PUC's Electric Power Deregulation Plan Is Debated : Utilities: First legislative hearing draws advocates from both sides of the issue--and a mostly negative reaction.


The early battle lines were drawn Monday over the state Public Utilities Commission's proposal to lower California's electricity rates through broad-scale deregulation.

The first formal--and mostly negative--reactions to the PUC plan came from a long line of California's three big investor-owned electric utilities and their customers, environmentalists, consumer advocates and independent power producers at a packed joint hearing conducted at the Capitol by Gwen Moore (D-Los Angeles), chairwoman of the Assembly Utilities and Commerce Committee, and Byron D. Sher (D-Palo Alto), chairman of the Assembly Natural Resources Committee.

Indeed, Moore said, the hearing arose out of concern that the commission is "trying to railroad through" its proposal without adequate fact-finding and public debate.

Sher said he is concerned both by the PUC's "breathless" pace for public debate of the plan and by the fact that the plan "appears to be inconsistent" with long-held state policies to protect the environment and require a diverse mix of electricity-producing fuels.

PUC President Daniel W. Fessler repeatedly stressed that the commission proposal was released to stimulate such debate, and he announced a beefed-up series of PUC public hearings over the summer.

"I am not interested in pursuing this matter in haste," he told the legislators, noting that the options for restructuring the electric utilities have been under debate for more than 18 months.

Fessler said the first public hearing is scheduled for June 14 in Los Angeles, and a second will be held in San Francisco or Sacramento on July 1. Two more at undecided locations are tentatively set for July 21 and Aug. 4. "And a fifth and a sixth if needed after that," Fessler said, insisting that he plans to cast "the widest possible net" to elicit public views of the proposal.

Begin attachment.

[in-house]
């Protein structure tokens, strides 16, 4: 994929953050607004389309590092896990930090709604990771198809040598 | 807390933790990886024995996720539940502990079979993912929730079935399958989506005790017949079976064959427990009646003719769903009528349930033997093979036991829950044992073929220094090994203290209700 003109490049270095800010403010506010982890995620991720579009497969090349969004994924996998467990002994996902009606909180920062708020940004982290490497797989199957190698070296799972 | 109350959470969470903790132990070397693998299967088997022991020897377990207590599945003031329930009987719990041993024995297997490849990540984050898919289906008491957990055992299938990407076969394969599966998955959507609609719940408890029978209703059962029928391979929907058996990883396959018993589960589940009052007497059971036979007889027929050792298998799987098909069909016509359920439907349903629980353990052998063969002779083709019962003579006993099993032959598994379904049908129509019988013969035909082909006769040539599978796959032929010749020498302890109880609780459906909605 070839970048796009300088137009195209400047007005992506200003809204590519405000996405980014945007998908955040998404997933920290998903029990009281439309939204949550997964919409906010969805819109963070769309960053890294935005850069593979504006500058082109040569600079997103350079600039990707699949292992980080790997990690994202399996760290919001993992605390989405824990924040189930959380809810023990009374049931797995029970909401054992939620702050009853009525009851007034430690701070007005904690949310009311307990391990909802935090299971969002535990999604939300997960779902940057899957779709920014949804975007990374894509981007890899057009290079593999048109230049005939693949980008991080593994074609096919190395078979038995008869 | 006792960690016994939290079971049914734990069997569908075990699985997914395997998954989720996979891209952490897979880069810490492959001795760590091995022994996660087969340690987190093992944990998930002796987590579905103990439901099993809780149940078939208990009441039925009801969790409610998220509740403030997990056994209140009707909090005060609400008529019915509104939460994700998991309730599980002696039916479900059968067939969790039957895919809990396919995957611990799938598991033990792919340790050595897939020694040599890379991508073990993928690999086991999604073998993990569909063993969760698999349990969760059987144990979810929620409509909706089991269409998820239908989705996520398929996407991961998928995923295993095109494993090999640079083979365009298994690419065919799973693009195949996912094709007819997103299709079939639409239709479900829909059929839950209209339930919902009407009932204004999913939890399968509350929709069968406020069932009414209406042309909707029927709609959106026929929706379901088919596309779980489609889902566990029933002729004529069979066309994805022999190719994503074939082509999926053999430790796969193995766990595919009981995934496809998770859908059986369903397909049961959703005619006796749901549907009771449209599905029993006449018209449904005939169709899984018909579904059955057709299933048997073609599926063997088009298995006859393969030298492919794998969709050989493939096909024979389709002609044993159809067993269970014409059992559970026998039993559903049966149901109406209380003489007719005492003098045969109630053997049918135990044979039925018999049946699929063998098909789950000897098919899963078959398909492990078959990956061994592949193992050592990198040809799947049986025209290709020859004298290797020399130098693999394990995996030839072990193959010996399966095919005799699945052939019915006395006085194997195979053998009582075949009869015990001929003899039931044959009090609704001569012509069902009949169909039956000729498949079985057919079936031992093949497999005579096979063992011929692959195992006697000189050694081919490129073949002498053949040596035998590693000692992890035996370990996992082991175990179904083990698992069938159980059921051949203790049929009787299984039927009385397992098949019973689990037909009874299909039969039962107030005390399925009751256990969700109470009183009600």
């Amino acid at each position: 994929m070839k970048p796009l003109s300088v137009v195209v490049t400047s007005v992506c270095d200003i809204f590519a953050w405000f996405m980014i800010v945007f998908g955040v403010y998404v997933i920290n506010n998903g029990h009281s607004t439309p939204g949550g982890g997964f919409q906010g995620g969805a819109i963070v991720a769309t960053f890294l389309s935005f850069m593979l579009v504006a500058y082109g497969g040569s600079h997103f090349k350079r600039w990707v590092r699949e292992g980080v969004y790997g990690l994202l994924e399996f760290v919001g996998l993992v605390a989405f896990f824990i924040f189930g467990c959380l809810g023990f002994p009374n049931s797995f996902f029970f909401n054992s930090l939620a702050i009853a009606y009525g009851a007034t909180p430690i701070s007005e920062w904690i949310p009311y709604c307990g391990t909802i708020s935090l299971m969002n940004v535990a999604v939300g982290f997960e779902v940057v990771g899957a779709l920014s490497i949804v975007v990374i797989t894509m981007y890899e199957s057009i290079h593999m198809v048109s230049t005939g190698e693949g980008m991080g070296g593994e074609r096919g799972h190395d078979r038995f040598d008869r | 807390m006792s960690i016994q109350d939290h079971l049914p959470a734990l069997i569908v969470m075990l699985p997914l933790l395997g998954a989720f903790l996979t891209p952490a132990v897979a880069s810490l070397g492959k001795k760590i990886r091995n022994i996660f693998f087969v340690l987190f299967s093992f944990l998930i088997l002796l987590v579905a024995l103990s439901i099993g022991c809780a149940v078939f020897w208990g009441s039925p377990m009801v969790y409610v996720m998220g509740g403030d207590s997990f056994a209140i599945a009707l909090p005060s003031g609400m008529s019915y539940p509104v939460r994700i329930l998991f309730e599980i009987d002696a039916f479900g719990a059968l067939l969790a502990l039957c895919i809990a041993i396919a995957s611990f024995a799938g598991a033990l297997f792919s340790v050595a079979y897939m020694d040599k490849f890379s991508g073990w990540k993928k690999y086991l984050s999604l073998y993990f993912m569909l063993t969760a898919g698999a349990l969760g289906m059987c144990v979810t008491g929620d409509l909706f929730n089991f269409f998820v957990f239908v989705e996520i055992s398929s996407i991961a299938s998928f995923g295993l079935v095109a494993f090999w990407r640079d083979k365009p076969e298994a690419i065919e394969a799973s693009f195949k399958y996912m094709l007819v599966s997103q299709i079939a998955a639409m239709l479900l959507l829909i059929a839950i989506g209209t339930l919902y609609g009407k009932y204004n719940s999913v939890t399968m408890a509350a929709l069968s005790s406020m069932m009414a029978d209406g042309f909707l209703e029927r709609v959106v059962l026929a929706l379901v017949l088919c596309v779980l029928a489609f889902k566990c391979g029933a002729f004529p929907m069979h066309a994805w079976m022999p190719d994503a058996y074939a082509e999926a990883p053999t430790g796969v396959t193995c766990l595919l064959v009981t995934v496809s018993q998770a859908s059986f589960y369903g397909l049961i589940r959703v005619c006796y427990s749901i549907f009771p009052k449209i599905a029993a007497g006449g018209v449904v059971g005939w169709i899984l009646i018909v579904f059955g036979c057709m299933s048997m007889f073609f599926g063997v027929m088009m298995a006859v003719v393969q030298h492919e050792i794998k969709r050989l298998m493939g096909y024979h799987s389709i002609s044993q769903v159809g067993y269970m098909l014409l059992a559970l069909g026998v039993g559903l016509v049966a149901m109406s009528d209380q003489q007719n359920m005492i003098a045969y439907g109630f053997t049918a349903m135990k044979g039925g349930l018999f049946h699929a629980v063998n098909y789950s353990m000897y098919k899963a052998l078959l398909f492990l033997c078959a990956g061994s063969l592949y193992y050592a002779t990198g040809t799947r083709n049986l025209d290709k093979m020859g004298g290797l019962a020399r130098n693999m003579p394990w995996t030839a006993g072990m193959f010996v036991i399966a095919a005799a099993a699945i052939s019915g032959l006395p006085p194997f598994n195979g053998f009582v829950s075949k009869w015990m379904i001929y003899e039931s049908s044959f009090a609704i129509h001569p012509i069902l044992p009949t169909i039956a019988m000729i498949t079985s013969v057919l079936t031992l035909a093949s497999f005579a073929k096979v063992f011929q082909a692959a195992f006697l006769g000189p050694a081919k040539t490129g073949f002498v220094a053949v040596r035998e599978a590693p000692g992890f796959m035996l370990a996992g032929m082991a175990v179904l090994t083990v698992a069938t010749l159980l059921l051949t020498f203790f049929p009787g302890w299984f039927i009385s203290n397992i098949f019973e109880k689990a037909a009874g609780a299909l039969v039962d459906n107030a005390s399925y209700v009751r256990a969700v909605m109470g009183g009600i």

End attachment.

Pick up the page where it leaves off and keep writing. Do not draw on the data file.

On April 20, the PUC announced its plan for a broad restructuring of California's electric utilities, designed to bring down the state's relatively high electric power rates by creating a competitive marketplace for all power customers by 2002--from big industrial users to individual residents.

Though some states and other nations have their own plans for deregulation, California's is by most measures the farthest-reaching.

Any plan would also have to be reconciled with current state law.

"This is an important new direction," Sher said before the start of the hearing, "and if it goes forward it will clearly need legislative involvement."

A major concern about the PUC plan is the prospect of an invasion of utilities from other states into a newly opened California market.

These utilities could be expected to strongly compete with California power companies, in large part because they would not have to meet California's demanding air pollution or energy diversity standards at generating facilities in their home states, critics say.

On Friday, a 30-member group representing about 70% of the high-voltage-transmission entities in 11 western states announced the formation of the Western Regional Transmission Assn., conceived to solve the sort of logistical problems that retail competition would create. The group is led by Portland, Ore.-based PacifiCorp., a large utility that has long wanted to enter the California market.

But any PUC plan would require "reciprocal rights" for California utilities to compete in other service territories, Fessler said Monday. He noted that he has met with utility representatives throughout the western states and Canada in the past month and expects to discuss such reciprocity issues with Mexican officials soon.

Consumer advocates objected that only consumers--and not utility shareholders--are called on to pay for expensive nuclear power plants and other investments that would become uneconomical in a competitive retail power market.

Environmentalists condemned what they described as the plan's promotion of low energy prices--"the cheapest electron"--without regard to reliance on foreign oil, reliability of the electric power or environmental protections.

Fessler, promising to answer a barrage of other questions in writing, said he expects that by October the commission will have acquired enough information and comment to agree on "the broad outline of where to go from here."

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